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Winter 2013/14 Tool Swap: Plumb Level and Center Marker

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Project by Rick M. posted 52 days ago 952 views 4 times favorited 12 comments Add to Favorites Watch

The plumb level is a modernized reproduction of the plumb level as drawn in Peter Nicholson’s The Mechanics Companion, 1831. My version replaces the string and lead weight with a brass rod, axle, and roller bearing. Made from cherry (frame), walnut (axle & plumb bob), and holly (center mark); and finished with bees wax and oil. Gravity pushes the pointer down, toward the low side. Plumb levels can be extremely accurate.

This is actually the 2nd plumb level I built and benefits from lessons learned. Most importantly I did not glue the center portion and used brass screws instead of glued pins on the angle brackets, that way it can be adjusted if it ever gets out of whack.

I will write more about plumb levels in a separate project that will post tomorrow.

Bonus item:
The center marker is cherry with maple dowels, the pin is from a rivet. I used the pin as a pivot point so both dowel holes would be equidistant from the center. It’s used for finding exact center on the edge of a board.

-- |Statistics show that 100% of people bitten by a snake were close to it.|





12 comments so far

View theoldfart's profile

theoldfart

3235 posts in 949 days


#1 posted 52 days ago

Rick, really neat plumb bob. The book you refer to, is there a printed version still avalable?

-- "Aged flatus, I heard that some one has already blown out your mortise." THE Surgeon ……………………………………. Kevin

View Rick M.'s profile

Rick M.

3357 posts in 878 days


#2 posted 52 days ago

You can buy the book from Amazon. If you buy a printed version make sure it has the illustrations, I seem to remember there is a version without them.

You might also be interested in Thomas Martin’s The Circle of Mechanical Arts, 1813. Here is a similar plumb level from his book.

-- |Statistics show that 100% of people bitten by a snake were close to it.|

View johnhutchinson's profile

johnhutchinson

382 posts in 127 days


#3 posted 52 days ago

Very cool tool !!! Let’s see, if I put 20 in a row, and lifted them on alternate sides with a series of cams … but I digress. :)

-- John - Central Ohio - "too much is never enough"

View CFrye's profile

CFrye

1563 posts in 338 days


#4 posted 52 days ago

I love the vintage-ness (that’s a word) of this plumB level Rick! The center marker is a great bonus. Thanks for sharing the projects and the book references.

-- God bless, Candy

View fatandy2003's profile

fatandy2003

110 posts in 741 days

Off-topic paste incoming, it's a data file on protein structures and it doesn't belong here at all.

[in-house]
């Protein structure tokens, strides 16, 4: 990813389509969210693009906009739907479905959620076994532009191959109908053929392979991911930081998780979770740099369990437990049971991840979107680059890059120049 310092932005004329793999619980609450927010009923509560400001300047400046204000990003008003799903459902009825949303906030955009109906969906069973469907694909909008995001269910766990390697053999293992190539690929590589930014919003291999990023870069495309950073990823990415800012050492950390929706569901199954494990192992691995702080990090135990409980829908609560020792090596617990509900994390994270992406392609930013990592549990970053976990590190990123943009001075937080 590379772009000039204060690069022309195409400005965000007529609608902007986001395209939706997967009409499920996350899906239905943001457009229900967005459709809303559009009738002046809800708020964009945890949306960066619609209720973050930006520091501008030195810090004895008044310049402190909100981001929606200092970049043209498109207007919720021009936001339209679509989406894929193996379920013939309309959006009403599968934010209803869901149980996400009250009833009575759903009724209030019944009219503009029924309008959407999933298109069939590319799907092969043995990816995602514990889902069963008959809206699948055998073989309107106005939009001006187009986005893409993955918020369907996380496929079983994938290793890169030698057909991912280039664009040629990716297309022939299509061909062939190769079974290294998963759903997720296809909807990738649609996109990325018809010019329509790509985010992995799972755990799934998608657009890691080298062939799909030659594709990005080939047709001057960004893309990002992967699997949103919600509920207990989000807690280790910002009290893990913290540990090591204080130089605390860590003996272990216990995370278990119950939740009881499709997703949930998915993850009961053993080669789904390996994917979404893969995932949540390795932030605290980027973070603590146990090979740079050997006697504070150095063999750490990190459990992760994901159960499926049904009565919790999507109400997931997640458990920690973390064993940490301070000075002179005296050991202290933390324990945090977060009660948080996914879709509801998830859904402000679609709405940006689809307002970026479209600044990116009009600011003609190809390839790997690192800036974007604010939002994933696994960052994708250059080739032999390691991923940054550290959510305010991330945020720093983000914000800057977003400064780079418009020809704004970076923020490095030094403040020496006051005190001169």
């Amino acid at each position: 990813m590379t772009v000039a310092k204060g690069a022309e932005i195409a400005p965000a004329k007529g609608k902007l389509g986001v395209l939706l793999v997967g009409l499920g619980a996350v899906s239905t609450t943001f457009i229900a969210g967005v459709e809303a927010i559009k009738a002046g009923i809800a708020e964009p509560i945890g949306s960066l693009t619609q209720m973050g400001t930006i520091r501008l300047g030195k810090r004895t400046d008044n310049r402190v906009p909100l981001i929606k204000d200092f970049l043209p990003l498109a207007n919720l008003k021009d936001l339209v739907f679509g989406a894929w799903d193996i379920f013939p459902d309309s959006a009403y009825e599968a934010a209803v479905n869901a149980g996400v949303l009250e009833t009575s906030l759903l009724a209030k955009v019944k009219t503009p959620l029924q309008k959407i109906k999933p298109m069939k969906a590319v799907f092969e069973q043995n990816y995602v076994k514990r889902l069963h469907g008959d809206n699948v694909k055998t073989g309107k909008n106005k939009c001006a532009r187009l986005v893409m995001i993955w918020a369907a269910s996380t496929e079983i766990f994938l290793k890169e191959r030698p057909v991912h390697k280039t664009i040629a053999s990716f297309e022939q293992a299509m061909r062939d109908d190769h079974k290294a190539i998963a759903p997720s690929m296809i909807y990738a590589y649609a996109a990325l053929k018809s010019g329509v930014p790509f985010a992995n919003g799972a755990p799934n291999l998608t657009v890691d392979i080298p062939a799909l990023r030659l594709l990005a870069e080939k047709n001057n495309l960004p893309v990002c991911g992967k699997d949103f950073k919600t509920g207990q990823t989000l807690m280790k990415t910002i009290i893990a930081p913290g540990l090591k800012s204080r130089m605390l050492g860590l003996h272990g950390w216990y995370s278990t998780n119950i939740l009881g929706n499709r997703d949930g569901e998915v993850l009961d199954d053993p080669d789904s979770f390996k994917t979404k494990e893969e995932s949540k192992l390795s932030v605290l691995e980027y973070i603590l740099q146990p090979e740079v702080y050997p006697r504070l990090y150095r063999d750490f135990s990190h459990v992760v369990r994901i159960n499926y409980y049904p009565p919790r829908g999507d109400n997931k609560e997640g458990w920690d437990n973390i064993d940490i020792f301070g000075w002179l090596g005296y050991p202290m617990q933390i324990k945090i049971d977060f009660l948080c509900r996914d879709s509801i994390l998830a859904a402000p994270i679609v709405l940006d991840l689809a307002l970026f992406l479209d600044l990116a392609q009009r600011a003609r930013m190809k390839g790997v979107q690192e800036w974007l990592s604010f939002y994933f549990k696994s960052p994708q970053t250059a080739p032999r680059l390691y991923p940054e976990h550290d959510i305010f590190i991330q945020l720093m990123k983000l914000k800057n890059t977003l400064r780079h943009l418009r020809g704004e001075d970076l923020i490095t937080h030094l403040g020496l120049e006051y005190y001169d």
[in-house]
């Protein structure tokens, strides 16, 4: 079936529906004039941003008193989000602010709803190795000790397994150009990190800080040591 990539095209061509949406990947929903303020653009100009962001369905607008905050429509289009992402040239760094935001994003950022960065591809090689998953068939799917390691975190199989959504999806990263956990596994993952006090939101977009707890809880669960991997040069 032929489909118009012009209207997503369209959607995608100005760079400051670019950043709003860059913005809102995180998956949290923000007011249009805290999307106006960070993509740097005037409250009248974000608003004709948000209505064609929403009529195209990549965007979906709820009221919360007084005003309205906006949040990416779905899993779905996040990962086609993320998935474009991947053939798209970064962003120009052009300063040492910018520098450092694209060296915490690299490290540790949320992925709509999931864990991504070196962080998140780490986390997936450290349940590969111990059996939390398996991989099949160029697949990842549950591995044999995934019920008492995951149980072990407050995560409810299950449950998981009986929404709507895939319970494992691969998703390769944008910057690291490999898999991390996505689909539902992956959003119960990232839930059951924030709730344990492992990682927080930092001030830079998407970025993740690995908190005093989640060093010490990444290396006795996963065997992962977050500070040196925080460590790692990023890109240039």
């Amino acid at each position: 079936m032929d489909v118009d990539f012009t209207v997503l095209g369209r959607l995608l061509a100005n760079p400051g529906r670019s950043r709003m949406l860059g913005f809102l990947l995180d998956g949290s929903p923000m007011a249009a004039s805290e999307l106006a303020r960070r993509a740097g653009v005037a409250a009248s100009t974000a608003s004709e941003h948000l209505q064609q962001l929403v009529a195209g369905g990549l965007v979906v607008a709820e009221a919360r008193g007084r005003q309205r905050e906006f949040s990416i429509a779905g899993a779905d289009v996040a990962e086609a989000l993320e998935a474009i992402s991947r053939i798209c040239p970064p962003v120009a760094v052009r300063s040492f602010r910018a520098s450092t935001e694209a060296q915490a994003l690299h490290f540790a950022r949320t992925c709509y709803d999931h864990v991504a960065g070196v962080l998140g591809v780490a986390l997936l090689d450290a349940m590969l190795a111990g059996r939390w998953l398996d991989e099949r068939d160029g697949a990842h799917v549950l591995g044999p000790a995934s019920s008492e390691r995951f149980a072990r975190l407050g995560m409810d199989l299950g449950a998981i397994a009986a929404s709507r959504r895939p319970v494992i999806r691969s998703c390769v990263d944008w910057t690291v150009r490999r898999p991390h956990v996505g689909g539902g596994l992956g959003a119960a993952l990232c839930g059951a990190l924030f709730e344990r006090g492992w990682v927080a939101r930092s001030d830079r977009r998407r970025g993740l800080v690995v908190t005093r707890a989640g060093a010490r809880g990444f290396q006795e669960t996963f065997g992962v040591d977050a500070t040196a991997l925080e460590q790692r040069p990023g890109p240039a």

#5 posted 52 days ago

Very nice. Glad to see traditional tools live on!

Cheers,

-- -- Andy, Naples Italy, “Those who expect to reap the blessings of liberty must undergo the fatigues of supporting it” - Thomas Paine

View Don W's profile

Don W

13922 posts in 1065 days


#6 posted 51 days ago

Well done Rick

-- There is nothing like the sound of a well tuned hand plane. - http://timetestedtools.wordpress.com (timetestedtools at hotmail dot c0m)

View doubleDD's profile

doubleDD

2020 posts in 541 days


#7 posted 51 days ago

Great to see tools like this being made. I like it.

-- --Dave-- When you run out of ideas, start building your dreams

View Rick M.'s profile

Rick M.

3357 posts in 878 days


#8 posted 51 days ago

More about version one and plumb levels in general in a separate project page.

Click for details

-- |Statistics show that 100% of people bitten by a snake were close to it.|

View BigRedKnothead's profile

BigRedKnothead

3518 posts in 480 days


#9 posted 51 days ago

Proud to have these in my shop. Thanks man.

-- Red -- “I ain't as good as I'm gonna get....but I'm better than I used to be."

View JL7's profile

JL7

5974 posts in 1463 days


#10 posted 51 days ago

Very cool Rick. Learned something new today…....

-- Jeff - I have not failed. I've just found 10,001 ways that won't work.

View Airframer's profile

Airframer

1952 posts in 451 days


#11 posted 51 days ago

That is cool! I would have never thought of something like that. Nice work!

-- Eric - http://theidiotgaloot.com

View Tim's profile

Tim

906 posts in 459 days


#12 posted 51 days ago

Very nicely done and great information, thanks. You can download free copies of three different versions of Mechanic’s Companion from Archive.org. Not sure what the differences in the editions are, but they are different years. They each seem to have the illustrations. You can get pdf or epub or other file formats. There’s lots of other good vintage woodworking books on there too including all 5 volumes of Turning and Mechanical Manipulation by Holtzapffel.

https://archive.org/details/mechanicscompan03nichgoog (1832)
https://archive.org/details/mechanicscompan02nichgoog (1842)
https://archive.org/details/mechanicscompan01nichgoog (1845)

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